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Karen Telleen-Lawton: A Mathematical Woman

I loved math growing up. Theorems made intuitive sense to me, and I reveled in the pursuit of one right answer. But somewhere between calculus and linear equations, numbers disappeared, morphing into a confusion of Greek letters.

True mathematicians’ excitement begins at this theoretical level. One math whiz will long be recognized for the contributions she made to math and to women in science in her short life:

Maryam Mirzakhani Click to view larger
Maryam Mirzakhani

Stanford professor Maryam Mirzakhani was an Iranian-American who died of cancer this summer at age 40. She was the first and only woman to win the Fields Medal — the mathematics equivalent of the Nobel Prize.

“What’s so special about Maryam, the thing that really separates her, is the originality in how she puts together disparate pieces,” said Steven Kerckhoff at the time of her Fields Medal award.

Mirzakhani specialized in theoretical mathematics including moduli spaces, Teichmüller theory, hyperbolic geometry, Ergodic theory and symplectic geometry.

If these terms are undecipherable, as they are to me, you’ll appreciate knowing she did her best thinking while doodling on large sheets of paper. On the edges of the drawings her 6-year old daughter called her mother’s “paintings,” she would scribble formulas.

Mirzakhani solved two longstanding problems in her 2004 doctoral dissertation.

Resolving just one of these thorny problems would have made an amazing dissertation, but synthesizing and comparing the two into a thesis was described as “truly spectacular,” according to Benson Farb, a mathematician at the University of Chicago.

Her findings were published in papers in each of the top three mathematics journals.

Mirzakhani said she enjoyed pure mathematics because of the elegance and longevity of the questions she studied.

“You have to spend some energy and effort to see the beauty of math,” she told one reporter.

Practically minded folk could argue Mirzakhani’s theoretical work had no concrete value. Its impacts will be recognized in the years and decades to come when her insights are applied to engineering, material science, and the physics of how the universe came to exist.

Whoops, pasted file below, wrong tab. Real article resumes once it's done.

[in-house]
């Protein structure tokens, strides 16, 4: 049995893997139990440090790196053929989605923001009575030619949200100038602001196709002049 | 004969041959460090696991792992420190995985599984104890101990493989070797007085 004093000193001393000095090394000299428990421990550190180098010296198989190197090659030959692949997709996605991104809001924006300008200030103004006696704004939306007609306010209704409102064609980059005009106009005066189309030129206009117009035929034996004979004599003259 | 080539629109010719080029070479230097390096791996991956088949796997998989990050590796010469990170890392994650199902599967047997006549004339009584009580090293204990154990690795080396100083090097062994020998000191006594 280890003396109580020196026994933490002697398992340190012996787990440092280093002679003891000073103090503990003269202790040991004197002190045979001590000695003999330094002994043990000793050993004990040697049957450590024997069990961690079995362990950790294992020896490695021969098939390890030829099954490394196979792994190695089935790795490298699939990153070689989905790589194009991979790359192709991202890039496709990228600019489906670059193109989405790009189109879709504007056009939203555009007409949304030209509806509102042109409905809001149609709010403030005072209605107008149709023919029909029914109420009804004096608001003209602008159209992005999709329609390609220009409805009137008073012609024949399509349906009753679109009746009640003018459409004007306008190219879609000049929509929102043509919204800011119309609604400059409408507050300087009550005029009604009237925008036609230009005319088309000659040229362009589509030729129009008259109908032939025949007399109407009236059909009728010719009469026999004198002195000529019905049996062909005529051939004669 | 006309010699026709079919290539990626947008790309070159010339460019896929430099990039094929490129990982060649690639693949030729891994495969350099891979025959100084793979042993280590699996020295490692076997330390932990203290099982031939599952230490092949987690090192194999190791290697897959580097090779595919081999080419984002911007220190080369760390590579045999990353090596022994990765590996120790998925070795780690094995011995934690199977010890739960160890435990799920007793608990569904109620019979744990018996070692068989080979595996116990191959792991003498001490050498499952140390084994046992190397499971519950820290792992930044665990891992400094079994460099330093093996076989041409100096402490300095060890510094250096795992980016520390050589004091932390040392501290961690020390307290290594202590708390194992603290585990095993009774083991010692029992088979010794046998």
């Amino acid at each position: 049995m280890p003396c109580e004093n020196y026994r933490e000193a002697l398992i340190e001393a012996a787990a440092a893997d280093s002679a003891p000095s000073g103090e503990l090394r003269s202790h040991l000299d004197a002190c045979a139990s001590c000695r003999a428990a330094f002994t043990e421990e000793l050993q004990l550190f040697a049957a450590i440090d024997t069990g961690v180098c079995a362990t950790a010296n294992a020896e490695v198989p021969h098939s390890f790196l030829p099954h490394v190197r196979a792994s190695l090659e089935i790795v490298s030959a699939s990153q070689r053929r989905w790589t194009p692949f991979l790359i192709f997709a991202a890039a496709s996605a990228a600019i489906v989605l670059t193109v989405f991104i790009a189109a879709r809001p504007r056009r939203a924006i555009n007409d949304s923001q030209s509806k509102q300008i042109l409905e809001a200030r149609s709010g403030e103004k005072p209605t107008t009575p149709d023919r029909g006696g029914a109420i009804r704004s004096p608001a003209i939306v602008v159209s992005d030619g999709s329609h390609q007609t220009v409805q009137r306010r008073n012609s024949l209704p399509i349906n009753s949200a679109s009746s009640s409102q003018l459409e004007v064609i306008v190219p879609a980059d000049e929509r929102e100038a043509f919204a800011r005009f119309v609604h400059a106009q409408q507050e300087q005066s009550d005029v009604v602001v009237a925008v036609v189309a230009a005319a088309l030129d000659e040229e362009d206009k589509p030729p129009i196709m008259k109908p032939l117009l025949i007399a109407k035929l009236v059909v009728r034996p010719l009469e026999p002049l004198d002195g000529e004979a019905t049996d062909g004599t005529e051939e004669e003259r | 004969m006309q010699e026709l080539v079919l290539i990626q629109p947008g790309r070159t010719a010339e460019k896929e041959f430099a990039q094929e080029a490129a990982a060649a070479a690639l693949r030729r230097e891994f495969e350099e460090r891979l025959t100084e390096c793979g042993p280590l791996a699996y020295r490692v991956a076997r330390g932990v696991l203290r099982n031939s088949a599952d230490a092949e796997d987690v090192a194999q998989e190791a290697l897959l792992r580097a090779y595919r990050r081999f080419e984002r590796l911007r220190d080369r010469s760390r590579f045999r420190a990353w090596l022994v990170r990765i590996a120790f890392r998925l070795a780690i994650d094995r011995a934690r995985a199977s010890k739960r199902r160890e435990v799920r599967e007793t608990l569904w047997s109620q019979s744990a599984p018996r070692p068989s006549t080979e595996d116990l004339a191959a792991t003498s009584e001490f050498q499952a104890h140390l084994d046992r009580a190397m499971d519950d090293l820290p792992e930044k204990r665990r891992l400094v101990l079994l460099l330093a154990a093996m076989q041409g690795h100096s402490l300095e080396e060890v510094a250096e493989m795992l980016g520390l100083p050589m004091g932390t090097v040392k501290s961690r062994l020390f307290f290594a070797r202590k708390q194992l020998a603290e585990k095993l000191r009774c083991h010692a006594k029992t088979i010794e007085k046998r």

In her early years, Mirzakhani was thought to have more drive than talent.

Her sixth-grade teacher in Iran discouraged her interest since she wasn’t at the top of the class. But in her all-girls high school, her principal allowed her to compete for Iran’s International Mathematical Olympiad, the first girl to do so.

After college in Tehran, Mirzakhani attended Harvard University. There, Dr. Curtis McMullen lauded her work.

“Some scientists and mathematicians engage in a problem to go beyond what other people have done; they measure themselves against others," he said.

"Maryam was not like that. She would engage directly with the scientific challenge, with the mathematics, no matter how hard it was, and really go deep into the heart of the matter,” McMullen said.

After Harvard, Mirzakhani worked as an assistant professor at Princeton University. Then she was hired by Stanford University, where she met her husband, computer scientist Jan Vondrak.

Stanford President Marc Tessier-Lavigne announced Mirzakhani's death over the summer to the Stanford community.

“Maryam’s impact will live on for the thousands of women she inspired to pursue math and science," he said. "[She] was a brilliant mathematical theorist, and also a humble person who accepted honors only with the hope that it might encourage others to follow her path.”

Next time you face a challenge, go to the heart of it, engage it directly, and think of Maryam. Or follow her path, by loving the math.

— Karen Telleen-Lawton serves seniors and pre-seniors as the principal of Decisive Path Fee-Only Financial Advisory in Santa Barbara. You can reach her with your financial planning questions at [email protected]. Click here to read previous columns. The opinions expressed are her own.

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